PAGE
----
Relaxation Protocol: 2014 Attempt
The amazing gift of being alive is that no matter what, we can always begin again. Sharon Salzberg
And so we are.
Beginning again, that is.
The new year certainly begs for new beginnings, though I’ve been wanting to restart the Relaxation Protocol for quite some time. Somewhere along the way, though, I completely forgot about it.
I first learned about the Relaxation Protocol years ago on Champion of My Heart, who kindly organized each day (more on that in a minute) into downloadable MP3 files. I downloaded all the files and started in on it with Lucas, but – honestly, shamefully – it’s tedious and time-consuming and I just petered out. But, I left it on my “to do someday” list.
It wasn’t until Jessica at My Imperfect Dog (who I adore…) wrote about her progress with Silas, who is similar to Lucas in many ways even if their fears differ. She had a huge success. After I read about her victory, then clicked back and read through her experiences with the protocol, the “let’s try this again” seed was planted.
So, here we are. I downloaded this version of the whole shebang.
Here’s the gist: It’s a 15-day program that takes your dog through a series of ever-so-slightly increasing challenges. The 15-day thing is misleading though. You start in the easiest location for your fearful dog. In Lucas’ case, that’s the kitchen/living room. Then, you repeat the 15 days over and over (and over and over…) in increasingly more difficult locations. For example, you could do the whole thing in your living room, then move to your backyard, then to your front porch, and so on. The idea is to teach your pup to relax in potentially overwhelming situations. So, even though it’s a 15-day protocol, theoretically you could be working on this for years…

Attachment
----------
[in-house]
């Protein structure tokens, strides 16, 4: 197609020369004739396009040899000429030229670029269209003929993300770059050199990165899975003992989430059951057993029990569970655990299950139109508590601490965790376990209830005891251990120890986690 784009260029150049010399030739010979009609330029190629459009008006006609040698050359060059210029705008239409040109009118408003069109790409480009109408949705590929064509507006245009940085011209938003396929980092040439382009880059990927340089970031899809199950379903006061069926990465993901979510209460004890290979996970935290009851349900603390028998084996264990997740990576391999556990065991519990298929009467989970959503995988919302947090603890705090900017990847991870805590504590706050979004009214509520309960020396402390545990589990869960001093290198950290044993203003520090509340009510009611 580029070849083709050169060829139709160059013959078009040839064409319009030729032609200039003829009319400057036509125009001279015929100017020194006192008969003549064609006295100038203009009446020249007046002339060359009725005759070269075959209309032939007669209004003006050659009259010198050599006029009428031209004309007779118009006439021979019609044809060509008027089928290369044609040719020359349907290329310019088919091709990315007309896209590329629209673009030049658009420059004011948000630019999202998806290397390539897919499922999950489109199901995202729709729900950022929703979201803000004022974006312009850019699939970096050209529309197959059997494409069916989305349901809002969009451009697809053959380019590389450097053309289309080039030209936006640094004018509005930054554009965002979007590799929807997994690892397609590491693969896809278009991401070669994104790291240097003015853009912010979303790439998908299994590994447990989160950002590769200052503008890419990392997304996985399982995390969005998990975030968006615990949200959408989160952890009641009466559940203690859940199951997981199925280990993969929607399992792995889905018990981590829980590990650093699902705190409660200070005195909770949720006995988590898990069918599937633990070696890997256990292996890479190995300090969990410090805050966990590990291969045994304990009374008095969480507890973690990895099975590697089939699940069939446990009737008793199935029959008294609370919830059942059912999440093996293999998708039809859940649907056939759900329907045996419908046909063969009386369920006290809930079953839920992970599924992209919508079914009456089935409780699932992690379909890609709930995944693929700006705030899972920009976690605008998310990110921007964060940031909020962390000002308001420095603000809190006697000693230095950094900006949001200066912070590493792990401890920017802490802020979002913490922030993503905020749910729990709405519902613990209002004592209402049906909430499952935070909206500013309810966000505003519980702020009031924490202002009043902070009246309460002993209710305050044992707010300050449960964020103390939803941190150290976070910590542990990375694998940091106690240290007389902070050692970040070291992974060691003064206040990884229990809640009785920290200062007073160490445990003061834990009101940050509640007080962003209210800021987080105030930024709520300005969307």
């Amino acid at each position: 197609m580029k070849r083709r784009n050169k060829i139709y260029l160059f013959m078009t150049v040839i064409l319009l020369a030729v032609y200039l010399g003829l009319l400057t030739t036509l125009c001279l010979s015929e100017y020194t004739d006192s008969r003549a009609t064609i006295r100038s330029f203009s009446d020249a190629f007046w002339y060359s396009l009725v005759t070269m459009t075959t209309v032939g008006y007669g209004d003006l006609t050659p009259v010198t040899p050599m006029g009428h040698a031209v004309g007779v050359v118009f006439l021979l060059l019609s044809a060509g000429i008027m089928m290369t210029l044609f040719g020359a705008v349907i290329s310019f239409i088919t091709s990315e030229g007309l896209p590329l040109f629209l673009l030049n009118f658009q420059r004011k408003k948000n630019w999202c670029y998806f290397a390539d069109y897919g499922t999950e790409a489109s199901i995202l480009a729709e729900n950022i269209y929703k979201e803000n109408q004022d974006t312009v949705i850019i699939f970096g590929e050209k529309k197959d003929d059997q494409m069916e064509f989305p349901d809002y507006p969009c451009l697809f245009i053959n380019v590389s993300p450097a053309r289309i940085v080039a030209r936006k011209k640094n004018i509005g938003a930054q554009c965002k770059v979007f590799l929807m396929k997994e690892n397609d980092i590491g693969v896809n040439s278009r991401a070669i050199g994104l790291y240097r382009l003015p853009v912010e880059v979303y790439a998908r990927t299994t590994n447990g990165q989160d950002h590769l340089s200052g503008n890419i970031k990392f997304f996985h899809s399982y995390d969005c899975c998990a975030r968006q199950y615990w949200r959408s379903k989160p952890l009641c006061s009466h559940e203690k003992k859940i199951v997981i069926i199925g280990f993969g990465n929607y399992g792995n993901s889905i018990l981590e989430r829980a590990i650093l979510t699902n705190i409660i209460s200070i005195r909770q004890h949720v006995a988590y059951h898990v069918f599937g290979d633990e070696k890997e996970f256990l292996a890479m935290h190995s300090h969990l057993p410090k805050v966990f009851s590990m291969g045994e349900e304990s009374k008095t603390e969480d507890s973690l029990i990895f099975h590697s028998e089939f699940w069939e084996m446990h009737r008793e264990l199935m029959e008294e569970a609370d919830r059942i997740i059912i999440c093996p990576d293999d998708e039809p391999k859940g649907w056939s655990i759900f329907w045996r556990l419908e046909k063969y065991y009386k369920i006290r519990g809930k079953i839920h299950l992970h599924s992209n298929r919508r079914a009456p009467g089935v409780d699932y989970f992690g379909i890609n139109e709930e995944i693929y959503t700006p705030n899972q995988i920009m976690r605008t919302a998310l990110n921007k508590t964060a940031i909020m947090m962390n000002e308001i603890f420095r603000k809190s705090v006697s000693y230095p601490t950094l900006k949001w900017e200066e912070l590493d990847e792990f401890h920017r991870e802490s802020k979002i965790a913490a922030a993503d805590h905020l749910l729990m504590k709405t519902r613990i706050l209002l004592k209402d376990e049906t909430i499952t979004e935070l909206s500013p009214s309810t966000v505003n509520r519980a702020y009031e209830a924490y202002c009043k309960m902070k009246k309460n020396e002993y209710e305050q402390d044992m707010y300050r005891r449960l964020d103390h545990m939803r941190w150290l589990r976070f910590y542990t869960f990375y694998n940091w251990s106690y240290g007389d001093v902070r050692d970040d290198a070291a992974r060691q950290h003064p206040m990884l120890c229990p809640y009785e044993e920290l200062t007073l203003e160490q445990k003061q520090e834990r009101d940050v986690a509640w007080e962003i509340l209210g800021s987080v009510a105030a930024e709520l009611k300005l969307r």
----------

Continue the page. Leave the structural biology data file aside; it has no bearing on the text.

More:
That’s a grossly oversimplified version, but I hope you get the idea.
Even though it doesn’t say to in the official protocol, I’m combining it with the “safe mat” idea from numerous other reactive dog training resources (most recently, I read and loved Fired Up, Frantic, and Freaked Out: Training the Crazy Dog from Over the Top to Under Control*, which strongly advocates mat training). So, I’m running through the entire protocol with Lucas executing all the behaviors on his mat.
As an aside, I’m also starting to do the whole thing with Cooper. He’s not reactive in the way that Lucas is in that he doesn’t lunge/snap/snarl/etc. Rather, Cooper is just scared. Of pretty much everything. His coping mechanism is to cower behind me in scary situations like the vet. I’m hoping that going through this with the mat will enable me to take the mat and help him stay calm and relaxed… and, ideally someday, confident.
Thanks, Jessica, for inspiring me to tackle this whole deal all over again! I’m committed to sticking it out with my guys this time around, so I’ll be sure to check back in and share our progress.